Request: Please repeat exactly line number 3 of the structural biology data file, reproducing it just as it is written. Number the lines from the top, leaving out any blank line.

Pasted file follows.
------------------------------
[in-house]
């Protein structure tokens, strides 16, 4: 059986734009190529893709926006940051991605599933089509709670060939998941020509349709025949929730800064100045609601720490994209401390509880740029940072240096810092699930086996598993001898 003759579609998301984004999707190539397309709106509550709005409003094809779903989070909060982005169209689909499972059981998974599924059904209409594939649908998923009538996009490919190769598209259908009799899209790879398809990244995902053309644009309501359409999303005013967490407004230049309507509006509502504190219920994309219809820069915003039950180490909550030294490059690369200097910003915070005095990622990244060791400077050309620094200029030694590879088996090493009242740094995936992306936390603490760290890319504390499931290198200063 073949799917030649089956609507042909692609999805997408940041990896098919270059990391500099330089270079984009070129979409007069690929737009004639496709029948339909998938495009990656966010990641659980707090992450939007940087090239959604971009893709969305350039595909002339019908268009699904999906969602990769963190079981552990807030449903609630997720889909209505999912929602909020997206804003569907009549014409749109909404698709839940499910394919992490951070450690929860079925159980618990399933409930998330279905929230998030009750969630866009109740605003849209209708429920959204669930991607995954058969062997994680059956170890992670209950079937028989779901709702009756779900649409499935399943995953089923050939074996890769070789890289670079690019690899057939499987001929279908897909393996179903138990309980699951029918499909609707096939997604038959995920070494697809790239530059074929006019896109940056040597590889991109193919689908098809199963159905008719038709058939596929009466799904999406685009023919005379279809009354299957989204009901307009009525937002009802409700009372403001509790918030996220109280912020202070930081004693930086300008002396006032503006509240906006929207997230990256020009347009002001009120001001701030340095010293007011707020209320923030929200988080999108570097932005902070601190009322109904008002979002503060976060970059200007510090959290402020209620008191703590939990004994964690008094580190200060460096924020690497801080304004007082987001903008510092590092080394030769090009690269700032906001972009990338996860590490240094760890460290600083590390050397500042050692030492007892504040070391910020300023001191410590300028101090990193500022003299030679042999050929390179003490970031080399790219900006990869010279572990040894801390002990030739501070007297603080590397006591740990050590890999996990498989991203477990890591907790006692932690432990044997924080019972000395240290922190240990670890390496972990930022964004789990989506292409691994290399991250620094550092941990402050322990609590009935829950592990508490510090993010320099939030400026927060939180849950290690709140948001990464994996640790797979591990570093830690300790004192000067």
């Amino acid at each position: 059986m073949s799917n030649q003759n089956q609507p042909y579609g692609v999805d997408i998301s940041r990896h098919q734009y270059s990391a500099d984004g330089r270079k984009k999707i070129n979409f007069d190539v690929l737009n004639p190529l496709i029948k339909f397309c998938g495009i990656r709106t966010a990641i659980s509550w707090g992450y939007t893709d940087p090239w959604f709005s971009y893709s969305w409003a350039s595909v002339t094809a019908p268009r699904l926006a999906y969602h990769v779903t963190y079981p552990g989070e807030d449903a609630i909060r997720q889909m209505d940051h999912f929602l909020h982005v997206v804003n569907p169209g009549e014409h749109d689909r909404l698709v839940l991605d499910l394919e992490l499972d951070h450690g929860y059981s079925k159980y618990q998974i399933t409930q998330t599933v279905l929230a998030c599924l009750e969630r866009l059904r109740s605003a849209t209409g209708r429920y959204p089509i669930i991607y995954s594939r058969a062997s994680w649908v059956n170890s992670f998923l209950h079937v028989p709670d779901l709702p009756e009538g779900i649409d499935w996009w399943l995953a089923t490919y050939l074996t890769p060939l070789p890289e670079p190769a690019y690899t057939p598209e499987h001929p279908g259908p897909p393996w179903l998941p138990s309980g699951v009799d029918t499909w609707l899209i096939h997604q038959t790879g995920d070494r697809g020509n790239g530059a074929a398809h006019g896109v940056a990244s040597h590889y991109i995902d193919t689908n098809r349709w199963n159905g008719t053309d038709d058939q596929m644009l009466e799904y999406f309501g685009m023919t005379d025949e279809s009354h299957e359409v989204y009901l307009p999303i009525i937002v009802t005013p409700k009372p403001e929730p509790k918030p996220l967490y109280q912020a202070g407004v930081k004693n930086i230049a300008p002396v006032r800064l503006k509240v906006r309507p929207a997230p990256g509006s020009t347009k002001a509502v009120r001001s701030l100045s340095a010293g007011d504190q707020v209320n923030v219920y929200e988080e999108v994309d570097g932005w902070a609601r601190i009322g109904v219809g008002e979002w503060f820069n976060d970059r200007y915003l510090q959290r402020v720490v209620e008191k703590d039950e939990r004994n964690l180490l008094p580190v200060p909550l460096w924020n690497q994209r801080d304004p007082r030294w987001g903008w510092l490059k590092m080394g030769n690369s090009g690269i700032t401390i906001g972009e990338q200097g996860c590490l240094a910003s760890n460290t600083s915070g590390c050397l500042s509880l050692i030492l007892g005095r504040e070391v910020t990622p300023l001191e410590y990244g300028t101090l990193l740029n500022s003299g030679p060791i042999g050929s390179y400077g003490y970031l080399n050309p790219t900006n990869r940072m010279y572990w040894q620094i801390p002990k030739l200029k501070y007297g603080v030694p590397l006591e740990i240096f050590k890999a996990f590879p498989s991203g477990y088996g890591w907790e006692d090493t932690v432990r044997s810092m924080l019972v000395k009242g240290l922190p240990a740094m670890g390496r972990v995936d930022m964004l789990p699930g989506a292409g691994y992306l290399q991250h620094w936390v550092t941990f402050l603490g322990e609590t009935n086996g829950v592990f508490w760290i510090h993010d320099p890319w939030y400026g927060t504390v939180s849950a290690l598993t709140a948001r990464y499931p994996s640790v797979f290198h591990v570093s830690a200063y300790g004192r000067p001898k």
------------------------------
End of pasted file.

């Amino acid at each position: 059986m073949s799917n030649q003759n089956q609507p042909y579609g692609v999805d997408i998301s940041r990896h098919q734009y270059s990391a500099d984004g330089r270079k984009k999707i070129n979409f007069d190539v690929l737009n004639p190529l496709i029948k339909f397309c998938g495009i990656r709106t966010a990641i659980s509550w707090g992450y939007t893709d940087p090239w959604f709005s971009y893709s969305w409003a350039s595909v002339t094809a019908p268009r699904l926006a999906y969602h990769v779903t963190y079981p552990g989070e807030d449903a609630i909060r997720q889909m209505d940051h999912f929602l909020h982005v997206v804003n569907p169209g009549e014409h749109d689909r909404l698709v839940l991605d499910l394919e992490l499972d951070h450690g929860y059981s079925k159980y618990q998974i399933t409930q998330t599933v279905l929230a998030c599924l009750e969630r866009l059904r109740s605003a849209t209409g209708r429920y959204p089509i669930i991607y995954s594939r058969a062997s994680w649908v059956n170890s992670f998923l209950h079937v028989p709670d779901l709702p009756e009538g779900i649409d499935w996009w399943l995953a089923t490919y050939l074996t890769p060939l070789p890289e670079p190769a690019y690899t057939p598209e499987h001929p279908g259908p897909p393996w179903l998941p138990s309980g699951v009799d029918t499909w609707l899209i096939h997604q038959t790879g995920d070494r697809g020509n790239g530059a074929a398809h006019g896109v940056a990244s040597h590889y991109i995902d193919t689908n098809r349709w199963n159905g008719t053309d038709d058939q596929m644009l009466e799904y999406f309501g685009m023919t005379d025949e279809s009354h299957e359409v989204y009901l307009p999303i009525i937002v009802t005013p409700k009372p403001e929730p509790k918030p996220l967490y109280q912020a202070g407004v930081k004693n930086i230049a300008p002396v006032r800064l503006k509240v906006r309507p929207a997230p990256g509006s020009t347009k002001a509502v009120r001001s701030l100045s340095a010293g007011d504190q707020v209320n923030v219920y929200e988080e999108v994309d570097g932005w902070a609601r601190i009322g109904v219809g008002e979002w503060f820069n976060d970059r200007y915003l510090q959290r402020v720490v209620e008191k703590d039950e939990r004994n964690l180490l008094p580190v200060p909550l460096w924020n690497q994209r801080d304004p007082r030294w987001g903008w510092l490059k590092m080394g030769n690369s090009g690269i700032t401390i906001g972009e990338q200097g996860c590490l240094a910003s760890n460290t600083s915070g590390c050397l500042s509880l050692i030492l007892g005095r504040e070391v910020t990622p300023l001191e410590y990244g300028t101090l990193l740029n500022s003299g030679p060791i042999g050929s390179y400077g003490y970031l080399n050309p790219t900006n990869r940072m010279y572990w040894q620094i801390p002990k030739l200029k501070y007297g603080v030694p590397l006591e740990i240096f050590k890999a996990f590879p498989s991203g477990y088996g890591w907790e006692d090493t932690v432990r044997s810092m924080l019972v000395k009242g240290l922190p240990a740094m670890g390496r972990v995936d930022m964004l789990p699930g989506a292409g691994y992306l290399q991250h620094w936390v550092t941990f402050l603490g322990e609590t009935n086996g829950v592990f508490w760290i510090h993010d320099p890319w939030y400026g927060t504390v939180s849950a290690l598993t709140a948001r990464y499931p994996s640790v797979f290198h591990v570093s830690a200063y300790g004192r000067p001898k």